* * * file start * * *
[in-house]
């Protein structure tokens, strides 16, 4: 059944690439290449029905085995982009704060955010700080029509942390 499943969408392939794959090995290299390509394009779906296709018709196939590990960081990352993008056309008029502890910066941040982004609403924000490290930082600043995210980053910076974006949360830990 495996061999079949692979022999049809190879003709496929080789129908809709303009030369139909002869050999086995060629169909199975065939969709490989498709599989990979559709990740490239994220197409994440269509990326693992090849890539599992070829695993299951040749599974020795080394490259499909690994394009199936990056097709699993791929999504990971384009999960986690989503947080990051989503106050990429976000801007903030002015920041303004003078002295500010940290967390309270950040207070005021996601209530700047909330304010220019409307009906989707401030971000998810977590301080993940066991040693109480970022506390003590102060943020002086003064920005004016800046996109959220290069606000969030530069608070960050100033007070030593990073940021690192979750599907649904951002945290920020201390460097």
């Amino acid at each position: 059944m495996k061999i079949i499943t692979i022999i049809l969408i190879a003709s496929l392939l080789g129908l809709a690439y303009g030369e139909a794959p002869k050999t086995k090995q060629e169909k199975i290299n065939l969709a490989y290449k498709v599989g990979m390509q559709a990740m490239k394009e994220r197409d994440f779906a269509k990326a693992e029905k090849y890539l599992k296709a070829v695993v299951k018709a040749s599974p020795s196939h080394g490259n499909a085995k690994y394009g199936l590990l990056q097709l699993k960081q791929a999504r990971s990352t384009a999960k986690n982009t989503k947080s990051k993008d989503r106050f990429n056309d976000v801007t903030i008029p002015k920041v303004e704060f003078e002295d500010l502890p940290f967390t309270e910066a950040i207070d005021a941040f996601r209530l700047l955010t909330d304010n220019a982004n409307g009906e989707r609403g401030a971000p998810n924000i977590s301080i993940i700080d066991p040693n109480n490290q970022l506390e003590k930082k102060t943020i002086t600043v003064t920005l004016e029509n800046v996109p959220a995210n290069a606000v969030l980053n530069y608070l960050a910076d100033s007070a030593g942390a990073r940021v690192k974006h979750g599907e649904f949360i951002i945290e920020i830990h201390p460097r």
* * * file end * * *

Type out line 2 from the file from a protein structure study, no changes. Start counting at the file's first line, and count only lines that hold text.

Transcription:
């Protein structure tokens, strides 16, 4: 059944690439290449029905085995982009704060955010700080029509942390 499943969408392939794959090995290299390509394009779906296709018709196939590990960081990352993008056309008029502890910066941040982004609403924000490290930082600043995210980053910076974006949360830990 495996061999079949692979022999049809190879003709496929080789129908809709303009030369139909002869050999086995060629169909199975065939969709490989498709599989990979559709990740490239994220197409994440269509990326693992090849890539599992070829695993299951040749599974020795080394490259499909690994394009199936990056097709699993791929999504990971384009999960986690989503947080990051989503106050990429976000801007903030002015920041303004003078002295500010940290967390309270950040207070005021996601209530700047909330304010220019409307009906989707401030971000998810977590301080993940066991040693109480970022506390003590102060943020002086003064920005004016800046996109959220290069606000969030530069608070960050100033007070030593990073940021690192979750599907649904951002945290920020201390460097």